Health Educators Career Outlook
A job as a Health Educator involves helping to create, develop and implement programs to educate groups on desirable health outcomes. Providing this service to many different groups requires flexibility and understanding of the target audience. From at-risk groups such as drug abusers and the homeless to civic organizations and labor unions, the Health Educator must strive to have excellent communication and organizational skills. Working with health professionals, community leaders and civic groups the Health Educator must establish a plan of action. This requires evaluation of health risks, community mores and the availability of health services. A sociological viewpoint is helpful for the Health Educator as they will not only be attempting to prevent health crises in the community, but they must also recognize the unique social, behavioral, economic and legal realities of their target community.
The Health Educator can perform many functions within a community such as:
- Preparing and distributing educational media
- Planning and implementing community outreach events
- Conducting town halls and other community discussion forums
- Contributing to design of community health facilities
- Working to ensure positive health outcomes for at risk communities
How Health Educators are of Service to Human Beings
By helping to educate communities, the Health educator works hand in hand with communities to reduce health risk factors such as communicable diseases, environmental pollutants, poor diets, community safety issues and substance abuse. The work of the Health Educator increases community health through preventative and educational means. As community oriented health initiatives are increasing in importance, so too is the impact of the Health educator on society.
The Impact Health Educators Have on Society
The impact on society is one that can have profoundly positive consequences for a community.
Some ways in which the Health Educator impacts the community are:
- Increasing awareness of community health issues
- Decreasing communicable disease outbreaks
- Increasing public safety
- Decreasing medical costs for the community
- Increasing access to community health services
- Decreasing community health risks
- Impact on the Individual
Like many professions in the Human Services field that work towards macro goals, the Health Educator impacts the individual as a secondary effect. By decreasing the outbreak of communicable diseases through education, reduced risk factors and increased access to community health resources, the individual sees an improvement in their own health risks.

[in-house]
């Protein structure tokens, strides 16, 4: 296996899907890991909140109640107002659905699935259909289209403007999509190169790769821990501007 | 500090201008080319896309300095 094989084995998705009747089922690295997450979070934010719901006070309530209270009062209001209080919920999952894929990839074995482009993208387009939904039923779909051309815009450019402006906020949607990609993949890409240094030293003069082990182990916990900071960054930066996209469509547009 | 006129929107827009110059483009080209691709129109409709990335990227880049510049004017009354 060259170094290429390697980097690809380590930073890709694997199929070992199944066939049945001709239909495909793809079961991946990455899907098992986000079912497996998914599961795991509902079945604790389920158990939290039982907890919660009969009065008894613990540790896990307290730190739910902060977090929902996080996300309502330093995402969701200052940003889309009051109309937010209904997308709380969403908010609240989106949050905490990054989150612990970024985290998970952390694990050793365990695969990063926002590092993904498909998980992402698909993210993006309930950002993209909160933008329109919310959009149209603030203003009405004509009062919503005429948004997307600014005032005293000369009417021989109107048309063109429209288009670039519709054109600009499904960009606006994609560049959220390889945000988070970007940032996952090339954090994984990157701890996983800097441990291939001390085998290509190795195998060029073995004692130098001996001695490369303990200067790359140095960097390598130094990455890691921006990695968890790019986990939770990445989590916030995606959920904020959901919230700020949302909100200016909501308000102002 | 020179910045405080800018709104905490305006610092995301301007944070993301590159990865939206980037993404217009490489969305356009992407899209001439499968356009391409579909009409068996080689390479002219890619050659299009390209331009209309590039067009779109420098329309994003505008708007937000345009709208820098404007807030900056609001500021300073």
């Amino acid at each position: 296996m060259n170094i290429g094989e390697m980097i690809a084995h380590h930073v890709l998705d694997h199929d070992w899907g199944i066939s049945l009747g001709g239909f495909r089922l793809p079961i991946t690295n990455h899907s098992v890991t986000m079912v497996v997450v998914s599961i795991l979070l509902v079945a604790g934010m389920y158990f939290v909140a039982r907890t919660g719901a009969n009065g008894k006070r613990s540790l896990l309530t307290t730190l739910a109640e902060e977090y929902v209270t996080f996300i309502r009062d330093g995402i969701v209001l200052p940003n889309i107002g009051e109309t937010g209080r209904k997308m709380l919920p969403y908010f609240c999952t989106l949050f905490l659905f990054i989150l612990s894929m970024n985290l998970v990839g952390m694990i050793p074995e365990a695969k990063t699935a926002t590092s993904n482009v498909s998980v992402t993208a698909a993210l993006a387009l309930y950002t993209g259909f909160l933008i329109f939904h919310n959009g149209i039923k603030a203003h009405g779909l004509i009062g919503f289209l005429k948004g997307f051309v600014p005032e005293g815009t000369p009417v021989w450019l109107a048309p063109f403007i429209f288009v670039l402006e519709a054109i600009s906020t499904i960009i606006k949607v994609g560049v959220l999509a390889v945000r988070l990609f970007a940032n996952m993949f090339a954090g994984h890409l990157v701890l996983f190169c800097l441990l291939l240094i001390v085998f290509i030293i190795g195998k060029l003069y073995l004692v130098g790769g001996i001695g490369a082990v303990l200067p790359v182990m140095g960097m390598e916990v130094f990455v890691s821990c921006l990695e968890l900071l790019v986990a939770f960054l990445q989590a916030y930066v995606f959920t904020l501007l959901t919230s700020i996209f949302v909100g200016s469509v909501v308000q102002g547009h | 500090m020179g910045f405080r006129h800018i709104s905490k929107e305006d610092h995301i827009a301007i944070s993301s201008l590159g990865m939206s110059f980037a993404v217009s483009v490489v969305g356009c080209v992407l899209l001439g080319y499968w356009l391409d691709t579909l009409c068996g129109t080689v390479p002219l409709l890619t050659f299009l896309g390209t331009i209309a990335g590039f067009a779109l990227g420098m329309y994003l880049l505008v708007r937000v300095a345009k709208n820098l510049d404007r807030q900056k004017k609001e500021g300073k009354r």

Impact on the Family
Similar to the Individual impact above, the impact on the Family is seen as part of the microcosm reflecting the health of the macrocosm of the community. Through prophylactic measures such as vaccinations, education and access to community health resources the family sees a reduction in their own illnesses. This reduces the families economic burden from a decrease in visits to their doctor and associated medical fees.
Education to Join Health Educator Workforce
Most employers are looking for prospective Health Educators who have a Master of Public Health (M.P.H.) or Master of Science (M.S.) degree from a school that has an accredited program. Some employers will hire candidates who have a medical degree or a Bachelor’s degree in a related field such as Sociology or Anthropology along with relevant work experience. Becoming a Certified Health Education Specialist requires that you meets the standards of the National Commission for Health Education Credentialing and have passed the CHES exam.
Health Educator Salary Range
Health educators earn salaries within the range of $55,220 to $98,680 per year.
U.S. Bureau of Labor Statistics, May 2019. National 50th – 90th percentile range for Health Education Specialists. Salaries based on national data not school specific information. Conditions in your area may vary. Data accessed March 2021.
What’s Next to Pursue a Career as a Health Educator
While some employers will accept a Bachelor’s degree in Sociology or Anthropology along with related work experience, most will be looking for candidates who possess a Master of Public Health or Master of Science degree. Here are some universities with accredited programs to start you on your journey towards a career as a Health Educator.